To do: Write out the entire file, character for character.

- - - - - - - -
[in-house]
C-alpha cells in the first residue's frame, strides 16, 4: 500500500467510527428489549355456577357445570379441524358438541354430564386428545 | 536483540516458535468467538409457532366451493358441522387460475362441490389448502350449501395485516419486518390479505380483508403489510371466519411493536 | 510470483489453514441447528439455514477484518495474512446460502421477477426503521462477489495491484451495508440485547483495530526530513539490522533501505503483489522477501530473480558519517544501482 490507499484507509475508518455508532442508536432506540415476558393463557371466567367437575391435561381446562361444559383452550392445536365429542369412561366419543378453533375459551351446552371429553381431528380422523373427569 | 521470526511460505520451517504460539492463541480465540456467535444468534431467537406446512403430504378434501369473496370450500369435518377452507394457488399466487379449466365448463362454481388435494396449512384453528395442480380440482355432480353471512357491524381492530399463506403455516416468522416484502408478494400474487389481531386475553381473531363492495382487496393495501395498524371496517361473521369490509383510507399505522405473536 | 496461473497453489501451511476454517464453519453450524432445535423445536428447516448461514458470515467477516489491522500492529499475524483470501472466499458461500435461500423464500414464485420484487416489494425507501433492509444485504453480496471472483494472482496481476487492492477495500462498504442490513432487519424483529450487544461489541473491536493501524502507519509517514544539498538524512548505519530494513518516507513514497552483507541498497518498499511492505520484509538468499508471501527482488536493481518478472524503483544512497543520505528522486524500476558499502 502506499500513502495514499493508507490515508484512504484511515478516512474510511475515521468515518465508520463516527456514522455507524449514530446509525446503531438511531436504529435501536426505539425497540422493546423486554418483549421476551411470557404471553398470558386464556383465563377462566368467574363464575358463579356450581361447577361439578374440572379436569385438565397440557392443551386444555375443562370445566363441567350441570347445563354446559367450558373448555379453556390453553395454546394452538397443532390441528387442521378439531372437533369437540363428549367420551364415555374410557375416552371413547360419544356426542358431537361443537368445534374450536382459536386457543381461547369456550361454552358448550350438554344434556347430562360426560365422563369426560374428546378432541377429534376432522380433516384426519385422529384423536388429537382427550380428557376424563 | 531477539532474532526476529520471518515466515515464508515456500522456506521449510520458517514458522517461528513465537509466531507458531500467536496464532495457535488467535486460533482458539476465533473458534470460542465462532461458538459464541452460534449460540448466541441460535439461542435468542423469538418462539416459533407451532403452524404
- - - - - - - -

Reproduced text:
[in-house]
C-alpha cells in the first residue's frame, strides 16, 4: 500500500467510527428489549355456577357445570379441524358438541354430564386428545 | 536483540516458535468467538409457532366451493358441522387460475362441490389448502350449501395485516419486518390479505380483508403489510371466519411493536 | 510470483489453514441447528439455514477484518495474512446460502421477477426503521462477489495491484451495508440485547483495530526530513539490522533501505503483489522477501530473480558519517544501482 490507499484507509475508518455508532442508536432506540415476558393463557371466567367437575391435561381446562361444559383452550392445536365429542369412561366419543378453533375459551351446552371429553381431528380422523373427569 | 521470526511460505520451517504460539492463541480465540456467535444468534431467537406446512403430504378434501369473496370450500369435518377452507394457488399466487379449466365448463362454481388435494396449512384453528395442480380440482355432480353471512357491524381492530399463506403455516416468522416484502408478494400474487389481531386475553381473531363492495382487496393495501395498524371496517361473521369490509383510507399505522405473536 | 496461473497453489501451511476454517464453519453450524432445535423445536428447516448461514458470515467477516489491522500492529499475524483470501472466499458461500435461500423464500414464485420484487416489494425507501433492509444485504453480496471472483494472482496481476487492492477495500462498504442490513432487519424483529450487544461489541473491536493501524502507519509517514544539498538524512548505519530494513518516507513514497552483507541498497518498499511492505520484509538468499508471501527482488536493481518478472524503483544512497543520505528522486524500476558499502 502506499500513502495514499493508507490515508484512504484511515478516512474510511475515521468515518465508520463516527456514522455507524449514530446509525446503531438511531436504529435501536426505539425497540422493546423486554418483549421476551411470557404471553398470558386464556383465563377462566368467574363464575358463579356450581361447577361439578374440572379436569385438565397440557392443551386444555375443562370445566363441567350441570347445563354446559367450558373448555379453556390453553395454546394452538397443532390441528387442521378439531372437533369437540363428549367420551364415555374410557375416552371413547360419544356426542358431537361443537368445534374450536382459536386457543381461547369456550361454552358448550350438554344434556347430562360426560365422563369426560374428546378432541377429534376432522380433516384426519385422529384423536388429537382427550380428557376424563 | 531477539532474532526476529520471518515466515515464508515456500522456506521449510520458517514458522517461528513465537509466531507458531500467536496464532495457535488467535486460533482458539476465533473458534470460542465462532461458538459464541452460534449460540448466541441460535439461542435468542423469538418462539416459533407451532403452524404